As I think about some things Mary Poppendieck has been saying, it's
starting to seem to me that the need for a ScrumMaster in Scrum is a
I'll comment a bit below and see if I can say anything sensible.
Unfortunately for the readers, I'm not likely to delete this if I
On Wednesday, August 27, 2008, at 2:57:43 AM, you wrote:
> Does anyone else battle to convince the management in organisations about
> the need for a dedicated ScrumMaster? Time and time again I have seen
> organisations pay lip-service to this critical role, allocating a team
> member the responsibilities of the ScrumMaster "whatever those are". People
> seem to have a block when it comes to comprehending Coaching. To me this is
> the same as saying that a world-class rugby team doesn't need a full time
> coach. Management finds it difficult to measure the output of this role due
> to the very nature of it (although I might reflect that often it's difficult
> to measure the output of managers too, but I guess management is exempt from
> measurement) ; spot the cynicism.
Well, coaching is not at all a common role in business. In business
the theory is that people are responsible.
Interestingly enough, in Scrum, the theory is that people are
responsible as well: the team is supposed to be self-organizing.
Some people even say self-managing (but they are mistaken).
It's not hard to see some ways that the ScrumMaster role (and the
Product Owner role for that matter) work /against/ self
organization. It is to think about.
The PO role can be, and often is, interpreted as being the sole
source of ideas for the product. A really good self-organizing
team would have ideas coming from all over, choreographed by the
PO rather than created. We have very little guidance for the PO
and often they get pretty isolated and/or use command-focused
The ScrumMaster often comes from the management side, and even if
not, often thinks the role is to be the "master". In fact, the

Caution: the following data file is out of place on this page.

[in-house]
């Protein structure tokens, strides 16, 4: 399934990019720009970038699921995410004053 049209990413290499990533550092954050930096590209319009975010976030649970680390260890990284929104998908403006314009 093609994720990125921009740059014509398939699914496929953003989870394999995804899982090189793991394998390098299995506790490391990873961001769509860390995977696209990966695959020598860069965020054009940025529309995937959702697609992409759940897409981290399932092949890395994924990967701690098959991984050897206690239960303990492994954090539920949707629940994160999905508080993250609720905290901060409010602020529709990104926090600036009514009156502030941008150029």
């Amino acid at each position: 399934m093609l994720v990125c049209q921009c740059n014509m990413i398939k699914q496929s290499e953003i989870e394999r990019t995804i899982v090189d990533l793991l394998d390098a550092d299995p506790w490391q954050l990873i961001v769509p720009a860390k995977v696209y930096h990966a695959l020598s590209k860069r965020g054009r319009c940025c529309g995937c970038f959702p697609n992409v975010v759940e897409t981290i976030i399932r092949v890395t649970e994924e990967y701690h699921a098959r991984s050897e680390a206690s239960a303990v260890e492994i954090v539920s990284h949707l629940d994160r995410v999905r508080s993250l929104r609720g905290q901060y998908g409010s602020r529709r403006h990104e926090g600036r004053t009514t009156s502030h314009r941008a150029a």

role should have been called ScrumSlave, because a good SM is
subservient to the team, not in charge of it.
Again, those are just starting ideas. And, before you jump all over
me for bias, yes, XP has the same issues, with the official role of
Customer and the not so official role of Coach.
And yet ...
> I feel that the role is of vital importance.
In starting up, it can be. It can also be screwed up royally. All
too often SMs behave as if they are in charge. Sometimes there are
> It is often difficult for a new
> ScrumMaster (who is not yet a Master of Scrum) to know how to do their job.
> Guidance for the ScrumMaster (and team, PO and organisation) is important at
> the beginning. Certification training helps, but time, desire, perseverance
> and continuous review are the true tools for success.
... and you seem to be saying that many SMs aren't even CSMs. While
it is a good course, the CSM course hardly fits one out for a new
way of life, but at least it's a start. Trying to do the SM role
with no training is a lot like trying to coach the Celtics after
reading a book on basketball. If the would-be SM has even read a
book on Scrum ..
> When the manager of a
> ScrumMaster doesn't understand how the ScrumMaster could possibly be busy
> full-time, this becomes an impediment to the ScrumMaster.
Maybe management is right. Maybe management is always right, since
they have the money.
> Management needs
> to trust that the ScrumMaster truly has the desire and ability to help the
> organisation become better at goal setting, and the team become better at
> achieving the goals set for them. I believe that in almost all scenarios
> this is a full-time concern. Lists of impediments range from poor physical
> environment to disruptive management style, to poor teamwork. All of these
> kinds of impediments require tactful, disciplined, productive discussion and
> resolution. Without the ScrumMaster, who is looking out for the people (not
> resources) on the team? Who is ensuring that time is taken to identify and
> resolve impediments?
Ah, and here's the rub. So long as Mommy cleans up after you, you'll
be a slob at heart.
The team needs to do those things. The ScrumMaster, like Mommy,
doing the very best they know how ... can often be right in the way
of the real objective.
It's a dilemma.
Learn from yesterday, live for today, hope for tomorrow.
The important thing is to not stop questioning. --Albert Einstein